Prosecution Without Persecution: Tackling Criminals, While Respecting Migrants' Rights

Various international newspapers reported in early July 2016 that police had arrested 23 people across Italy alleged to be part of a criminal network engaged in migrant smuggling.

The gang is suspected of smuggling thousands of people across the Mediterranean into Europe. Apart from possible deaths at sea caused by unsafe boats, those unable to pay the traffickers faced violence, abuse and some may have been murdered.

In related raids across Italy, police also seized more than half a million euros found in a perfume shop in Rome. According to the Italian prosecutor involved, profits were likely to be used in the illicit drug trade.

Is this case unique? Sadly not, although it does paint a telling picture of the harsh realities of migrant smuggling. People smuggling causes terrible suffering and even death, it generates huge profits used to fund other crimes, and it involves networks spanning many regions.

As this case shows catching the criminals is a priority, but not at the expense of the rights and dignity of all migrants and refugees. We need to prosecute the criminals while avoiding the persecution of the migrants.

Migrant lives, migrant rights, are paramount and the United Nations and others are entirely correct to pursue a path that does everything to uphold these essential rights.

This is why this week's high-level meeting on migrants and refugees in New York is so very important. We need to determine action that protects the fundamental freedoms of those on the move, and on their arrival, while also rolling up the criminal networks.

Held during the 71st session of the General Assembly, the meeting and its declaration can serve to sharpen our collective approach, aligning the orbits of international organizations, countries and civil society to work closely on behalf of migrants and refugees. It is a vital milestone on the way to agreeing a compact on migration in 2018.

We also need to admit the scale of this tragedy: it is the biggest movement of people since the Second World War.

Today, we are witnessing a world in motion. Millions of people seeking greater opportunities, escaping conflict and pushing across local horizons to achieve a better life for themselves and their families.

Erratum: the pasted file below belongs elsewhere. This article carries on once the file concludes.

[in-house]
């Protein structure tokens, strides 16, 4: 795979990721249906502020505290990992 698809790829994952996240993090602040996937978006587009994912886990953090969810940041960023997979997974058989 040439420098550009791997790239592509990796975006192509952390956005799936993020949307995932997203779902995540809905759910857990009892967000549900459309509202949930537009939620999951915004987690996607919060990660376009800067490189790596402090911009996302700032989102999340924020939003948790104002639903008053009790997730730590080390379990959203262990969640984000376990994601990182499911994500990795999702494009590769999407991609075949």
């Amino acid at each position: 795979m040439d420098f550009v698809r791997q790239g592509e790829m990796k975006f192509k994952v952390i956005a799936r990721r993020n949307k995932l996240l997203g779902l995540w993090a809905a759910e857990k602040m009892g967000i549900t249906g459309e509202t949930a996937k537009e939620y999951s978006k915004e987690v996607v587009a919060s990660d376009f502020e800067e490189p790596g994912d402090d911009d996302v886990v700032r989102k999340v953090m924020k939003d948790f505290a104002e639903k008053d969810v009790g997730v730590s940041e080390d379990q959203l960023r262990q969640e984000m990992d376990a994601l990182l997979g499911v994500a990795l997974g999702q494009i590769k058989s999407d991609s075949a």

Migrants can be found everywhere. Last year there were more than 244 million migrants and most move without incident. There are thought to be 65 million forcibly displaced people. These are vulnerable children, women and men who risk being pushed into the arms of heartless traffickers and exploiters.

If help is to arrive, fighting crime and promoting justice are indispensable. To do this, in line with the high level meeting's draft declaration, countries must vigorously battle against human trafficking and migrant smuggling.

Efforts should be governed by the protocols on these callous crimes under the UN Convention on Transnational Organized Crime. So far, 156 countries have made human trafficking a criminal offence, but only 142 have agreed to do the same to halt migrant smuggling.

The problem lies in implementation. Countries need to respect their laws, and to be bold in their enforcement. As the Italian law enforcement agencies, who bring unparalleled experience from combating their own mafia, have recognised, there must be zero tolerance of impunity.

Every successful prosecution, every network disabled or trafficking route severed delivers a clear message that human trafficking and migrant smuggling are no longer the easy crimes of yesterday.

But for justice to prevail, and to apply to every child, woman and man, we must work ceaselessly together, share responsibility and acknowledge that we cannot stand on the side lines while humans suffer.

Just last year, the 2030 Agenda for Sustainable Development underscored that the international community needs to facilitate orderly, safe, regular and responsible migration and mobility of people. No one must be left behind.

If they were, it risks our collective shame; especially at a time when we are being called to account to not just strengthen human rights and dignity, but also to empower and dispense justice for all.

This post is part of a series produced by The Huffington Post to mark the occasion of two critical conferences at the UN on the Refugee and Migrant crisis: the UN Summit for Refugees and Migrants (Sept. 19th, a UN conference) and the Leaders Summit on Refugees (Sept. 20th, hosted by U.S. Pres. Barack Obama, at the UN). To see all the posts in the series, visit here. To follow the conversation on Twitter, see #UN4RefugeesMigrants.